Although specific aspects have been illustrated and described herein, it will be appreciated by those of ordinary skill in the art that any arrangement that is calculated to achieve the same purpose may be substituted for the specific aspect shown. For example, although the invention has been described primarily in terms of electrospun fibers, it is to be understood that nanofibers of any type can be used. This application is intended to cover any adaptations or variations of the present invention. Therefore, it is manifestly intended that this invention be limited only by the claims and the equivalents thereof.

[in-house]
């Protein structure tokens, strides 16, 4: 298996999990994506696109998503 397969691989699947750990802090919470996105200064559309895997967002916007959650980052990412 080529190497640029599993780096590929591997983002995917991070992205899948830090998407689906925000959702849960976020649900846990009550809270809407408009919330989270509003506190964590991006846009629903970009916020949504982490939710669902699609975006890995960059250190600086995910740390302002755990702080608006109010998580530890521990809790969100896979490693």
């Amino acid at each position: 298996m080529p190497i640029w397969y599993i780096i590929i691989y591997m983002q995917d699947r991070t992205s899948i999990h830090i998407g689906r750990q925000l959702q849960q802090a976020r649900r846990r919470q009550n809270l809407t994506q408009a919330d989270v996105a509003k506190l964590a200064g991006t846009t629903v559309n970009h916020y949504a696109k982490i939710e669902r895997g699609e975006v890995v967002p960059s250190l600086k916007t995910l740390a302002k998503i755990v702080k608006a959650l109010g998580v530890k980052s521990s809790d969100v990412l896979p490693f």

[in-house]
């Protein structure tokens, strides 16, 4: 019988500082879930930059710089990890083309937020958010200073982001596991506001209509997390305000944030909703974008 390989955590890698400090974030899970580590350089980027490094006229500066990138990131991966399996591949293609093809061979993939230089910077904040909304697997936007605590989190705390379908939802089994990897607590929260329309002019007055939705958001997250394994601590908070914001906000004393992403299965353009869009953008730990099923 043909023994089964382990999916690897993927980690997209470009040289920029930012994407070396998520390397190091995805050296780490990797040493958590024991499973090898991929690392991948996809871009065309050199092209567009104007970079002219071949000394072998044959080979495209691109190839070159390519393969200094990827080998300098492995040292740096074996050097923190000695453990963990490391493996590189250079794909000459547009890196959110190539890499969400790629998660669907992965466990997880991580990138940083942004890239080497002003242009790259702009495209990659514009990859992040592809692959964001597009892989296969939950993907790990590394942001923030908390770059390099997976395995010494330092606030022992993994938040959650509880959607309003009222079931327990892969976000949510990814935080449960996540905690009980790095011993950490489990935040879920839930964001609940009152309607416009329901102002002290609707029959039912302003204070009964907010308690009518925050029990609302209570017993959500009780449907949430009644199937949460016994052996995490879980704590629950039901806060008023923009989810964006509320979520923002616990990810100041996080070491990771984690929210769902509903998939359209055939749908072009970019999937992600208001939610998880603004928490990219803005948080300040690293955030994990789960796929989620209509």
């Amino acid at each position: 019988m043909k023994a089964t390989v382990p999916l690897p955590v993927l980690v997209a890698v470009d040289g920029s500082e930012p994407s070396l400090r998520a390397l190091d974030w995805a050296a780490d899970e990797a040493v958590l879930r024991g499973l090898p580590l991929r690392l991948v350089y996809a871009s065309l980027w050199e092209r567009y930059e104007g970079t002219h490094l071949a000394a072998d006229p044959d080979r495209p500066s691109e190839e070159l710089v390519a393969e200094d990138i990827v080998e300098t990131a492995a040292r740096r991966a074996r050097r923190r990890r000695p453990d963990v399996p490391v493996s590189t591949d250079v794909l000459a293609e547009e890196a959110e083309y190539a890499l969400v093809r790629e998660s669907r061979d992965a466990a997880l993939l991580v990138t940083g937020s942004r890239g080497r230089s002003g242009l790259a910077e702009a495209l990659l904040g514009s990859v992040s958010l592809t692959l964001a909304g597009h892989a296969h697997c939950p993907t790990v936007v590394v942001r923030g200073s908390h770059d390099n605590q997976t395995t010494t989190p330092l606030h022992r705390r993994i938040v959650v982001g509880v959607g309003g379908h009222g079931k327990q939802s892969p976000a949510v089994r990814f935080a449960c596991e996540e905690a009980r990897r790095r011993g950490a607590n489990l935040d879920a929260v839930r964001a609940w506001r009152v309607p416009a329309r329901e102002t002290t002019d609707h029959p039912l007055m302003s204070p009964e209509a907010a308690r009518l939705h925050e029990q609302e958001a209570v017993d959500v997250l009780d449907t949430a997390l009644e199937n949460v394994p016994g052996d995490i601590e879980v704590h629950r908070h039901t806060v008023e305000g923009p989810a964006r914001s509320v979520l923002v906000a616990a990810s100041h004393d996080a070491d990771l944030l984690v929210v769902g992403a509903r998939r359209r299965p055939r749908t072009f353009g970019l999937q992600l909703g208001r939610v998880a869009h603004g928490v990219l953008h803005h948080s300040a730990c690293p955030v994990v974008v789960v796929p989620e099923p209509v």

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Classifications
U.S. Classification442/340, 428/218, 428/212, 428/213, 442/345, 442/381, 442/341
International ClassificationD04H5/00, B32B5/26, B32B7/02
Cooperative ClassificationA61F13/514, D04H1/42, A61F13/537, A61F13/511
European ClassificationA61F13/511, A61F13/514, A61F13/537, D04H1/42
Legal Events
DateCodeEventDescription
Nov 2, 2004ASAssignment
Owner name: KIMBERLY-CLARK WORLDWIDE, INC., WISCONSIN
Free format text: ASSIGNMENT OF ASSIGNORS INTEREST;ASSIGNORS:CHEN, FUNG-JOU;HUANG, LEI;LINDSAY, JEFFREY D.;REEL/FRAME:015956/0077
Effective date: 20041022